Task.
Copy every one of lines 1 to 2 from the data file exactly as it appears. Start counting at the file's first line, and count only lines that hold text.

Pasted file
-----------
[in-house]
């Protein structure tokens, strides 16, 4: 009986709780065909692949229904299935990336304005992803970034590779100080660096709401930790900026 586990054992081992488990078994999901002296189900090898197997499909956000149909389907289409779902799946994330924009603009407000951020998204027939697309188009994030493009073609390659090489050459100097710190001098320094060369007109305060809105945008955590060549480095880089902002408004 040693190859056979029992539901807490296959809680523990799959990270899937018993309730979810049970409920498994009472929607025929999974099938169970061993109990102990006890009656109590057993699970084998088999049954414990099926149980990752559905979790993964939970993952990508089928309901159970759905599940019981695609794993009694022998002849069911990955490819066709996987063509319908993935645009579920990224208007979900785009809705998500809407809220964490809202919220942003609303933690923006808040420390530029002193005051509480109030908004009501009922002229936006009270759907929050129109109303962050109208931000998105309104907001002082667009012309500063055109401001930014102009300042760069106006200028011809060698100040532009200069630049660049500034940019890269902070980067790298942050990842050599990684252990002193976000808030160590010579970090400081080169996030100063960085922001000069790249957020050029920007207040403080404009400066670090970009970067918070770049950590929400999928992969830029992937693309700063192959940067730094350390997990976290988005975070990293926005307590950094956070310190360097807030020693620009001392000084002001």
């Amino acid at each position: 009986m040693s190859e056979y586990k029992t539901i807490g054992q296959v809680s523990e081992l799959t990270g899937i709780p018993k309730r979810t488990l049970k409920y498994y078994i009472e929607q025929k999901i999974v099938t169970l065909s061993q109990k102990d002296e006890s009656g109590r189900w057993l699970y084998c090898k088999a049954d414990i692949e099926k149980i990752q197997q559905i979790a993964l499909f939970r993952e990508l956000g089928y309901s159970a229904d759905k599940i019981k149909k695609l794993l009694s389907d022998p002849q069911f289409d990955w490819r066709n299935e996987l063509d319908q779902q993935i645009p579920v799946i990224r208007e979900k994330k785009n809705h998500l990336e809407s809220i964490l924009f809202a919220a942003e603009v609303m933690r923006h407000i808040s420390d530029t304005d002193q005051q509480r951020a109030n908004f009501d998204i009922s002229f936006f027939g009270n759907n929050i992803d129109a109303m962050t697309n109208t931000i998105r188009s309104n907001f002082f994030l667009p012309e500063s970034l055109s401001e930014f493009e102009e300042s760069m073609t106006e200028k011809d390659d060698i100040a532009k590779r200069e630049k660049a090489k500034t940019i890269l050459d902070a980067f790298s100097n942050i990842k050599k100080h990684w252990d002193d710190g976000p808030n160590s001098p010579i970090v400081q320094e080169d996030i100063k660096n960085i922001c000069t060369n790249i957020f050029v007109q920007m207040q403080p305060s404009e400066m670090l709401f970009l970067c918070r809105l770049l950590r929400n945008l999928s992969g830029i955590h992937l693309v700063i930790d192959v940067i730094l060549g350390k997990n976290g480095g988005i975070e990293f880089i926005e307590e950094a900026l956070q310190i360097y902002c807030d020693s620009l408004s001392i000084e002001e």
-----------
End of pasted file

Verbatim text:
[in-house]
């Protein structure tokens, strides 16, 4: 009986709780065909692949229904299935990336304005992803970034590779100080660096709401930790900026 586990054992081992488990078994999901002296189900090898197997499909956000149909389907289409779902799946994330924009603009407000951020998204027939697309188009994030493009073609390659090489050459100097710190001098320094060369007109305060809105945008955590060549480095880089902002408004 040693190859056979029992539901807490296959809680523990799959990270899937018993309730979810049970409920498994009472929607025929999974099938169970061993109990102990006890009656109590057993699970084998088999049954414990099926149980990752559905979790993964939970993952990508089928309901159970759905599940019981695609794993009694022998002849069911990955490819066709996987063509319908993935645009579920990224208007979900785009809705998500809407809220964490809202919220942003609303933690923006808040420390530029002193005051509480109030908004009501009922002229936006009270759907929050129109109303962050109208931000998105309104907001002082667009012309500063055109401001930014102009300042760069106006200028011809060698100040532009200069630049660049500034940019890269902070980067790298942050990842050599990684252990002193976000808030160590010579970090400081080169996030100063960085922001000069790249957020050029920007207040403080404009400066670090970009970067918070770049950590929400999928992969830029992937693309700063192959940067730094350390997990976290988005975070990293926005307590950094956070310190360097807030020693620009001392000084002001």